FF #6

Story by
Art by
Joe Quinones
Colors by
Laura Allred
Letters by
Clayton Cowles
Cover by
Marvel Comics

"FF" #6 finds Matt Fraction and guest artist Joe Quinones exploring the fact that Bentley-23 and Medusa are missing as Dragon Man puts together their absence and goes searching for them. When he comes up empty he begins to assemble the pieces to their disappearance, and what it might mean, meanwhile it's Darla Deering versus the Yancy Street Gang.

With so many great characters on the stage, this book continues struggle with finding focus. In this issue, Fraction jumps throughout the Baxter Building and though Quinones finds really wonderful ways to illustrate, it's just too much to enjoy much of what's going on. Short of a brilliant and hilariously touching page starring Mik, Korr, Turg and Tong, I wasn't able to connect to any of the stories in this installment. Darla Deering continues to be the piece that doesn't quite fit for me and inadvertently drags the book down (even beyond the silliness of the Thing suit -- which is indeed silly).

All that said, it's hard not to enjoy the pure fun and playfulness that this book so enthusiastically embraces. The way it bounces to and fro, never quite landing on anything, is clearly deliberate, and most of me wants to love it. I hope I can get there in coming issues.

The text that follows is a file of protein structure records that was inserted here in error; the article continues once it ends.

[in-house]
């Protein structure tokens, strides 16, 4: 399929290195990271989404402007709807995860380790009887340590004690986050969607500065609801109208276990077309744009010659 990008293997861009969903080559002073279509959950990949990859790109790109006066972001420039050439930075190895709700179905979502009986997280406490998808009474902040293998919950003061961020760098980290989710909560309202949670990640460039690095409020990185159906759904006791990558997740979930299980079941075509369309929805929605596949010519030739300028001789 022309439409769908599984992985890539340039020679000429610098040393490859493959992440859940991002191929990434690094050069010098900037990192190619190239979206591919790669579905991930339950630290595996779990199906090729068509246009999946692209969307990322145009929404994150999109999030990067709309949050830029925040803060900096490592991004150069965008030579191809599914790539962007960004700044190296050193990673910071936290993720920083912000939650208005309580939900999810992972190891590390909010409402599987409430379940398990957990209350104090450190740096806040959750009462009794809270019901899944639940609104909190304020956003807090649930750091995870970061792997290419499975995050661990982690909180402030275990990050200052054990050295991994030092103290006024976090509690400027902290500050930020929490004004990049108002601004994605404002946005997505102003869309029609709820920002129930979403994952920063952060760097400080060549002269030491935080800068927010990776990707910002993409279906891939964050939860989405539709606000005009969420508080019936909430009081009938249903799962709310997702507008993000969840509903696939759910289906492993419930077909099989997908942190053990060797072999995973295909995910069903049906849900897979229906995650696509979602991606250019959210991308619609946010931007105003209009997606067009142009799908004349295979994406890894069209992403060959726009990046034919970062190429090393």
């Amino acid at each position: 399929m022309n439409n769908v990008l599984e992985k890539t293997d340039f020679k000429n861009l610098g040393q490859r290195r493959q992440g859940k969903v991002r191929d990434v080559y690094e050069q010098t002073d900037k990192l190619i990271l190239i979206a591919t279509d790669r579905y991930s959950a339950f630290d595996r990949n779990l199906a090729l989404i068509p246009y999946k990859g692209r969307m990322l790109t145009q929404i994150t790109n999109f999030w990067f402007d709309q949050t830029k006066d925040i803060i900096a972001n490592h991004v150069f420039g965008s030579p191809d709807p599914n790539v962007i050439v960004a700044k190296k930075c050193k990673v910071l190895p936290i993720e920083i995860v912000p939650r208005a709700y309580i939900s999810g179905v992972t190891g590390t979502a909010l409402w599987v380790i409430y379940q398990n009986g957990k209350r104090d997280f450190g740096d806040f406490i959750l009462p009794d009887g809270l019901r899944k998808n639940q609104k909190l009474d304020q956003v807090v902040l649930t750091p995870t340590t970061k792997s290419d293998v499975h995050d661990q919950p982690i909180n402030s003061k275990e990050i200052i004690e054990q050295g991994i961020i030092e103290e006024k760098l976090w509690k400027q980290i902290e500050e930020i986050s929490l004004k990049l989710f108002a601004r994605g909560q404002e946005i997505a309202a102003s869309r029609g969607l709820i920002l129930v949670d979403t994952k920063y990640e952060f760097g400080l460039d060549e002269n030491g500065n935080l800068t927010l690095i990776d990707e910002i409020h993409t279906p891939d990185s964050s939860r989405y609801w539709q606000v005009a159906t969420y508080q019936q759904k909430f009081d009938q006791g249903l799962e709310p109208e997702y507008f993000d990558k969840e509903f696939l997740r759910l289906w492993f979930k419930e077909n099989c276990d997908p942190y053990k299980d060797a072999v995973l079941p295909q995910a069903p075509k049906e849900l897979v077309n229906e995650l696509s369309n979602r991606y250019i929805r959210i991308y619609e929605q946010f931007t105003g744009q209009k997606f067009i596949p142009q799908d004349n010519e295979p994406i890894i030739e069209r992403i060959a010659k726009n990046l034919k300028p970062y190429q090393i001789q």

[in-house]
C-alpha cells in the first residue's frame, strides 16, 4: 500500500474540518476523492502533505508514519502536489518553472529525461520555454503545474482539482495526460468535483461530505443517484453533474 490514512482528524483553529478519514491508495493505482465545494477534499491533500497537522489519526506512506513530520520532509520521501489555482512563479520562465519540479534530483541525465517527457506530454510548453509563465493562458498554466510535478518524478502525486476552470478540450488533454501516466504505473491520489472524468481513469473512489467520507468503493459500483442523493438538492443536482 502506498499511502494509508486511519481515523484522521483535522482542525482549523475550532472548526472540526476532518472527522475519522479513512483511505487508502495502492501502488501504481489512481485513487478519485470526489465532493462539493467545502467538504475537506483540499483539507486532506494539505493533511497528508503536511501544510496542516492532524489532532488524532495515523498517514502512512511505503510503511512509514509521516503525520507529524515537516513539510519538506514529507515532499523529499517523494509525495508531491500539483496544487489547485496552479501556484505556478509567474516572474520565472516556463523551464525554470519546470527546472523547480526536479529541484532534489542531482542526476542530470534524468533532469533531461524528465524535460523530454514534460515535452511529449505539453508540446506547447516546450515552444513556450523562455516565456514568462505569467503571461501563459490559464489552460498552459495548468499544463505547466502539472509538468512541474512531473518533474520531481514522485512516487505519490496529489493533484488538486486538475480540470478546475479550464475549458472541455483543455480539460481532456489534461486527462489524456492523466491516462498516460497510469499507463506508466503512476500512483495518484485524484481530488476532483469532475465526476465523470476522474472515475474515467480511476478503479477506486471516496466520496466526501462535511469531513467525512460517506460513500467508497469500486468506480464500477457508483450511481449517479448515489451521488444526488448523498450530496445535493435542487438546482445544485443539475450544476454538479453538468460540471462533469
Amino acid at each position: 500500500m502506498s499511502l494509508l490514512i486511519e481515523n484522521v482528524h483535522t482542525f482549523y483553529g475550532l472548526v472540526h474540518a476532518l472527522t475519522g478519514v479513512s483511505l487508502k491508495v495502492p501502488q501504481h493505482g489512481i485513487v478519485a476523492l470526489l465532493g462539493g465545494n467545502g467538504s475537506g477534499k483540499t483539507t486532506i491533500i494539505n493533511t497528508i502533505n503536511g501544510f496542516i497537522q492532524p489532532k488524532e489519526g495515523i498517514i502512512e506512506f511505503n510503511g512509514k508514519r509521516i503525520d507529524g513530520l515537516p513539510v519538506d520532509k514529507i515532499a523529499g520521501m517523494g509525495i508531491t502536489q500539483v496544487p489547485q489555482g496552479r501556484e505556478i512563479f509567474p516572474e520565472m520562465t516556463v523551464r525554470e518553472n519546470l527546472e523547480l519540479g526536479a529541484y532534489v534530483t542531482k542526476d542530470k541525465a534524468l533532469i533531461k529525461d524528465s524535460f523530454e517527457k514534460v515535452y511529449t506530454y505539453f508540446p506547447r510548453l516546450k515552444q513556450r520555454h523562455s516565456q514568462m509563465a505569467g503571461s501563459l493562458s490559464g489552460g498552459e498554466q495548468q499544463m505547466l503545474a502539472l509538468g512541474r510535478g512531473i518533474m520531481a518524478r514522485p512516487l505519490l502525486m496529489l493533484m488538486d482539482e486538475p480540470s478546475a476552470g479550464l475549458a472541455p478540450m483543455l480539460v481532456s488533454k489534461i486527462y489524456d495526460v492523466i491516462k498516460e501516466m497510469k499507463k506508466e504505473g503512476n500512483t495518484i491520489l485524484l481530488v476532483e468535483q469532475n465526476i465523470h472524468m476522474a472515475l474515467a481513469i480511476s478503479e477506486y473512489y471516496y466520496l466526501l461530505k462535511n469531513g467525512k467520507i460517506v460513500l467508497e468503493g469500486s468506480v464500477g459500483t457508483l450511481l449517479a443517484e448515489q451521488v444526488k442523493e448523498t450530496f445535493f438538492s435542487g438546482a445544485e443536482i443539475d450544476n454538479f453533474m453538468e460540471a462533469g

Quinones is perfectly suited as a fill-in artist for Michael Allred, as he captures all the best things about "FF" and in a style that fits the fun tone and free-spirited adventure of the book, but he never feels like a poor stand-in. Quinones excels at both the quirkiness of the book (a full page cross section of the Baxter Building detailing where everyone is at one moment in time is priceless) as well as the emotion and character development that drives the book. Quinones draws stunning expressions and the book is full of gorgeous cartooning. Laura Allred's colors continue to deliver the exact superhero-lite pop color the book thrives on.

This issue promises a strong cliffhanger leading to something a bit more significant in our future and I'm interested to see how Fraction and merge this light (and slight) book with something that has a bit more gravitas. If he can do it, I'll be more excited than ever to have a book like this on the stands. If he can't, I'll still be glad its here. Even when it's not a perfect book it's still a unique snowflake in a blazing desert.

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